What is an English Afternoon Tea? Plus how to make a good cuppa!
You will find help with vocabulary below the article
As everyone knows, people in Britain drink an awful lot of tea. Tea with milk, that is, popularly called a cuppa, or a cup of char, or in Cockney rhyming slang a Rosie Lee (cup of tea).
Nearly all British people drink tea, and people in the north of England and Scotland can easily consume 10 to 20 cups a day. Whenever housewives visit each other's houses almost the first words uttered are I'll put the kettle on for a cuppa! And every cuppa always becomes at least two or three cupfuls.
In fact, it is estimated that about 200.000.000 cups of tea are drunk every day in the United Kingdom -
The famous tradition Afternoon Tea originated when the East India Company began shipping tea in the late 17th century (one of the ships which brought it over can still be visited in Greenwich, London -
The Afternoon Tea tradition is still going strong and is enjoyed by rich and poor alike, although globalisation and heavily marketed coffee are taking their toll on the custom. Nowadays, however, Afternoon Tea is mostly taken not in people's houses, but in the many quaint tearooms which are found the length and breadth of Britain.
Many people still read the tea-
These days, Afternoon Tea found in tearooms usually consists of a pot of tea, milk and sugar, two scones or toasted teacakes, a small pot of clotted cream, and "home made" strawberry jam. Yummie! Enjoy!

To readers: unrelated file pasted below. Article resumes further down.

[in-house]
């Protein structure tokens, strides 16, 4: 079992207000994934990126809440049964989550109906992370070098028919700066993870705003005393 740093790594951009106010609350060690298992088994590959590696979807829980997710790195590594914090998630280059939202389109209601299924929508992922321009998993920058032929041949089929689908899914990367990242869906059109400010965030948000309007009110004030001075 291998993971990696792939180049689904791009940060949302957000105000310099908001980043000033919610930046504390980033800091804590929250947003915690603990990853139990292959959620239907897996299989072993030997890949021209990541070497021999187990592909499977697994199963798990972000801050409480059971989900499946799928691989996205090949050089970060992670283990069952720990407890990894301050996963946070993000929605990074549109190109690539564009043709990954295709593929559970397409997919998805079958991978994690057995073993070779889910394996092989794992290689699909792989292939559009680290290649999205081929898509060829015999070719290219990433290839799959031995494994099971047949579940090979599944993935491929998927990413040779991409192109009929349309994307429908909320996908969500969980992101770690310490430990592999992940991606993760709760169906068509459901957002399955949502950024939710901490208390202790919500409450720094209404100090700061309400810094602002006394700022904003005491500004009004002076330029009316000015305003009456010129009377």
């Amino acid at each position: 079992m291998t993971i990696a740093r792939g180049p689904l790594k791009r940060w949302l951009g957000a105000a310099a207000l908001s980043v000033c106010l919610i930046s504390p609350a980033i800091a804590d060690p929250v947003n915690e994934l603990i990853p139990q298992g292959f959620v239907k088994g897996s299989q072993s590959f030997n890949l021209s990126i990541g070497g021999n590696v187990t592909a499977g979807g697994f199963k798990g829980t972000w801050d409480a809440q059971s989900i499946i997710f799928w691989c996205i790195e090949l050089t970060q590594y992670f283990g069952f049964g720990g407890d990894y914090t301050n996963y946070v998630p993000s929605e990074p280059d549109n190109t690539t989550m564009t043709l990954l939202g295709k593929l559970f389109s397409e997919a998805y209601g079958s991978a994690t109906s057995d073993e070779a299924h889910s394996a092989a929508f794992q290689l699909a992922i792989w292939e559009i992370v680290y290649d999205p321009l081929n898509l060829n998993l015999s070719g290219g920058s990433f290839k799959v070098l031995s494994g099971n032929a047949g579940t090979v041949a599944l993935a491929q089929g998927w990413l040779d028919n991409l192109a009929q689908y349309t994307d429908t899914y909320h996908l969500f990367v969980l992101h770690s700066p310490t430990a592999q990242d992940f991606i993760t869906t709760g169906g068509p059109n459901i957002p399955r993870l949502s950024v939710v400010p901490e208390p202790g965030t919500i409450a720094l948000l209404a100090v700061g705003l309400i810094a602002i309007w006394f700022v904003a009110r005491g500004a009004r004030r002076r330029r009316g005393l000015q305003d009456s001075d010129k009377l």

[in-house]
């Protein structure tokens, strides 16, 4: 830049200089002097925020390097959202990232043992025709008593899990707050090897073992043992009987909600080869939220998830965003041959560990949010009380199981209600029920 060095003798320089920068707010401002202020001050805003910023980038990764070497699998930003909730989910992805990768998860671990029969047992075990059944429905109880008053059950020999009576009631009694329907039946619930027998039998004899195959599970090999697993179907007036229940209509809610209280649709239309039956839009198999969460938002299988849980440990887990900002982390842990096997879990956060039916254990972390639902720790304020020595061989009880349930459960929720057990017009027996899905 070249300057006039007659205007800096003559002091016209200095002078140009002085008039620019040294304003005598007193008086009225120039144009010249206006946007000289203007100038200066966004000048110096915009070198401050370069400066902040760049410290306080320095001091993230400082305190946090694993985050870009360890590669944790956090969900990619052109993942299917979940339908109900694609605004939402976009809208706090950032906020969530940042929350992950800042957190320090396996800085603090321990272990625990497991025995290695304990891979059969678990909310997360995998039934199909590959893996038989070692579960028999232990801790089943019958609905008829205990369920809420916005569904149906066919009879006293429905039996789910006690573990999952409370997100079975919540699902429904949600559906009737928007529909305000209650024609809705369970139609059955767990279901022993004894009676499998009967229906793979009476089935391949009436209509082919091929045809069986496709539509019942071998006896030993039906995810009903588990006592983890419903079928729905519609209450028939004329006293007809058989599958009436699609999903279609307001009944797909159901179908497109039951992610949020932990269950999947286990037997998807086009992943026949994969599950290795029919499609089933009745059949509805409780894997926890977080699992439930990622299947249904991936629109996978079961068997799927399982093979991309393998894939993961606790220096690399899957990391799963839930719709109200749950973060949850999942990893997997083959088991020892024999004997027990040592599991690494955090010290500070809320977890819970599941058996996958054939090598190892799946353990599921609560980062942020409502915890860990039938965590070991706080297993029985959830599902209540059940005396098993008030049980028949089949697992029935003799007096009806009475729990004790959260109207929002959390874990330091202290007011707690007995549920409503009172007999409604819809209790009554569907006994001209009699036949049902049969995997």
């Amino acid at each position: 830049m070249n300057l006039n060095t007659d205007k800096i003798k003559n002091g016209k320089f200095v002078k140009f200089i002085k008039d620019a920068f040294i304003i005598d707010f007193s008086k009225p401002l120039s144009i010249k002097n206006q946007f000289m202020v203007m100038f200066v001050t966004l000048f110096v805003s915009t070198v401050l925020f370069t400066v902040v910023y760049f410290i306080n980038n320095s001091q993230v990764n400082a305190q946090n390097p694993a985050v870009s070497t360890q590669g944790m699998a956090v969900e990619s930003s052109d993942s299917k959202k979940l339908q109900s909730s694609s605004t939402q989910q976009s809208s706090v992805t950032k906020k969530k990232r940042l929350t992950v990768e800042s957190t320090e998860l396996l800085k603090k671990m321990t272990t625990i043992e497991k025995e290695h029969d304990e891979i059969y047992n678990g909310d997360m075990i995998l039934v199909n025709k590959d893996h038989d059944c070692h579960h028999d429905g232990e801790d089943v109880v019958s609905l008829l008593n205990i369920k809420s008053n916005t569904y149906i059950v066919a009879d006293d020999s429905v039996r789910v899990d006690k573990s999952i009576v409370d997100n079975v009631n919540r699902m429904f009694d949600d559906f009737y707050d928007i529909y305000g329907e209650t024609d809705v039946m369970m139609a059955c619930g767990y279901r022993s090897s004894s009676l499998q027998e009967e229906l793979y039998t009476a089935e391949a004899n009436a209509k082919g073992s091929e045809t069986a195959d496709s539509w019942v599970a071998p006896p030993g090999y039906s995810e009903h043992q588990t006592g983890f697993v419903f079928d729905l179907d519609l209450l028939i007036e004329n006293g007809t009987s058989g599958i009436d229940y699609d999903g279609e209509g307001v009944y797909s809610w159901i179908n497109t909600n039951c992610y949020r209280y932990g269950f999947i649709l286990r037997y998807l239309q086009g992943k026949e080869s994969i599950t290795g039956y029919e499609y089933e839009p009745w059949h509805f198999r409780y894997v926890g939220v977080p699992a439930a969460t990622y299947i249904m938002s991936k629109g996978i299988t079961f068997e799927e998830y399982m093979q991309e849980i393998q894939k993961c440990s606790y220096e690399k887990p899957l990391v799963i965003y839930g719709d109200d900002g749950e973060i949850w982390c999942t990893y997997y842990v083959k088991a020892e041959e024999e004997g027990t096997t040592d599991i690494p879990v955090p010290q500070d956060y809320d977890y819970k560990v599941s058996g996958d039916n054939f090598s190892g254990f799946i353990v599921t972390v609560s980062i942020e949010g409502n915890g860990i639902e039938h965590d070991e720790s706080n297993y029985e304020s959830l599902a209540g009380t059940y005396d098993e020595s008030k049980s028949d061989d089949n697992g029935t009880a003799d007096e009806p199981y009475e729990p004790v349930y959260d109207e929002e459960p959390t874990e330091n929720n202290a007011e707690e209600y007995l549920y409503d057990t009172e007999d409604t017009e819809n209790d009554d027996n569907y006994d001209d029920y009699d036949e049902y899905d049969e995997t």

a kettle = a utensil or container, nowadays nearly always electric, for boiling water. Just about every household in Britain has a kettle.
to stagger = to walk unsteadily, as if drunk. If the amount is staggering, it means simply that you're so surprised when you hear it that you stagger!
to ship = to transport by ship
the wealthy = rich people. In English we can also use such adjectives preceded by "the" to mean all the people in that group, without adding the word "people". Here are some examples: the wealthy the rich the idle rich the blind the lonely the poor the deaf the homeless the unemployed the stupid the illiterate
take their toll on = have an effect on
quaint = nice, old fashioned or picturesque
breadth = width. broad -
scone = a small, round soft cake
a teacake = it looks like a hamburger bun, but is sweet, with currants.
clotted cream = extra thick cream that looks like soft ice-
1. The traditional way
Use loose tea leaves.
Pour a little into your teapot to warm it. This is essential.
When the teapot is warm, empty the water out.
Put in one teaspoonful of tea for every person, and one extra "for the pot".
Pour boiling water into the teapot -
Put the lid on the teapot and a tea-
Wait about 3 minutes for the tea to brew.
Use delicate china cups and saucers.
Pour in a little milk.
Pour in the tea, "backing" the pot to make sure the tea comes out of the spout brewed and strong.
Add sugar if desired.
2. The modern way
place a teabag into a cup
pour boiling water on it
Add milk after a minute or two.
Add sugar if desired
Enjoy (but maybe a little less than the traditional method!)